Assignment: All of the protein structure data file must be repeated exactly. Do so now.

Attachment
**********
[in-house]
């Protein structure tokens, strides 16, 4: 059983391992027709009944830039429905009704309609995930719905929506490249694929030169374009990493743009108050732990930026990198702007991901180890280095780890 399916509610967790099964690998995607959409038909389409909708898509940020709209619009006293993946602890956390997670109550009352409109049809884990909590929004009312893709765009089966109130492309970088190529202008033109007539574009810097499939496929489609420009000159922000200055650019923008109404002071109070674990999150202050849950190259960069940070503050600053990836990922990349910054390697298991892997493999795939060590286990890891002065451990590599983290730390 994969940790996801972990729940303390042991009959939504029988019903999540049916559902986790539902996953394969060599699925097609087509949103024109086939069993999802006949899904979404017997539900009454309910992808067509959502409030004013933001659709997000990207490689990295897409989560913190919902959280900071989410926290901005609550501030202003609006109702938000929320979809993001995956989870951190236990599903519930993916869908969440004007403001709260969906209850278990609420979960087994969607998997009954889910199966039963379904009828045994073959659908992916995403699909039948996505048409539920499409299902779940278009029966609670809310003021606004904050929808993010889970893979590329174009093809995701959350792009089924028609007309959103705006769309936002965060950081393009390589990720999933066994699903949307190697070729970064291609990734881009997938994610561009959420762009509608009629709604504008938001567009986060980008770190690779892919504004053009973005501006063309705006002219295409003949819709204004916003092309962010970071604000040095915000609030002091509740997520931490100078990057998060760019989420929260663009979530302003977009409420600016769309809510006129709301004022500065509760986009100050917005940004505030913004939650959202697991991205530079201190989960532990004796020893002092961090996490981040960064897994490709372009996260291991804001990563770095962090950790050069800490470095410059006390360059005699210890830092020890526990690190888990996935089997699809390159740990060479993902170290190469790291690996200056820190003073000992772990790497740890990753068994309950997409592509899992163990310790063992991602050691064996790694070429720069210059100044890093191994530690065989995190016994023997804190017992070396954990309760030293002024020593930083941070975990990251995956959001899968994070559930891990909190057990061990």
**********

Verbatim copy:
[in-house]
């Protein structure tokens, strides 16, 4: 059983391992027709009944830039429905009704309609995930719905929506490249694929030169374009990493743009108050732990930026990198702007991901180890280095780890 399916509610967790099964690998995607959409038909389409909708898509940020709209619009006293993946602890956390997670109550009352409109049809884990909590929004009312893709765009089966109130492309970088190529202008033109007539574009810097499939496929489609420009000159922000200055650019923008109404002071109070674990999150202050849950190259960069940070503050600053990836990922990349910054390697298991892997493999795939060590286990890891002065451990590599983290730390 994969940790996801972990729940303390042991009959939504029988019903999540049916559902986790539902996953394969060599699925097609087509949103024109086939069993999802006949899904979404017997539900009454309910992808067509959502409030004013933001659709997000990207490689990295897409989560913190919902959280900071989410926290901005609550501030202003609006109702938000929320979809993001995956989870951190236990599903519930993916869908969440004007403001709260969906209850278990609420979960087994969607998997009954889910199966039963379904009828045994073959659908992916995403699909039948996505048409539920499409299902779940278009029966609670809310003021606004904050929808993010889970893979590329174009093809995701959350792009089924028609007309959103705006769309936002965060950081393009390589990720999933066994699903949307190697070729970064291609990734881009997938994610561009959420762009509608009629709604504008938001567009986060980008770190690779892919504004053009973005501006063309705006002219295409003949819709204004916003092309962010970071604000040095915000609030002091509740997520931490100078990057998060760019989420929260663009979530302003977009409420600016769309809510006129709301004022500065509760986009100050917005940004505030913004939650959202697991991205530079201190989960532990004796020893002092961090996490981040960064897994490709372009996260291991804001990563770095962090950790050069800490470095410059006390360059005699210890830092020890526990690190888990996935089997699809390159740990060479993902170290190469790291690996200056820190003073000992772990790497740890990753068994309950997409592509899992163990310790063992991602050691064996790694070429720069210059100044890093191994530690065989995190016994023997804190017992070396954990309760030293002024020593930083941070975990990251995956959001899968994070559930891990909190057990061990």